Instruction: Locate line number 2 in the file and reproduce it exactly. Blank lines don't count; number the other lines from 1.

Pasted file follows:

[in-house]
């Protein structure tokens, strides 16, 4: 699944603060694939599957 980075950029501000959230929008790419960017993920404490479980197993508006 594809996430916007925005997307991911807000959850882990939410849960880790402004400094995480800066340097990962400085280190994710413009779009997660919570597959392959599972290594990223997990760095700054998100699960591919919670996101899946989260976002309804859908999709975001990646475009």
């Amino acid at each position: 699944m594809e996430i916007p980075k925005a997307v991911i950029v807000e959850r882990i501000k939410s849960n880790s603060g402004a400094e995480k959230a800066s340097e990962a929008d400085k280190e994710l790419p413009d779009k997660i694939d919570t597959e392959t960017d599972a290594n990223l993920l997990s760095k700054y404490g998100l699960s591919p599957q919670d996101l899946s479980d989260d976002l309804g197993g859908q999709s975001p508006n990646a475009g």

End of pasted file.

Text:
């Protein structure tokens, strides 16, 4: 699944603060694939599957 980075950029501000959230929008790419960017993920404490479980197993508006 594809996430916007925005997307991911807000959850882990939410849960880790402004400094995480800066340097990962400085280190994710413009779009997660919570597959392959599972290594990223997990760095700054998100699960591919919670996101899946989260976002309804859908999709975001990646475009």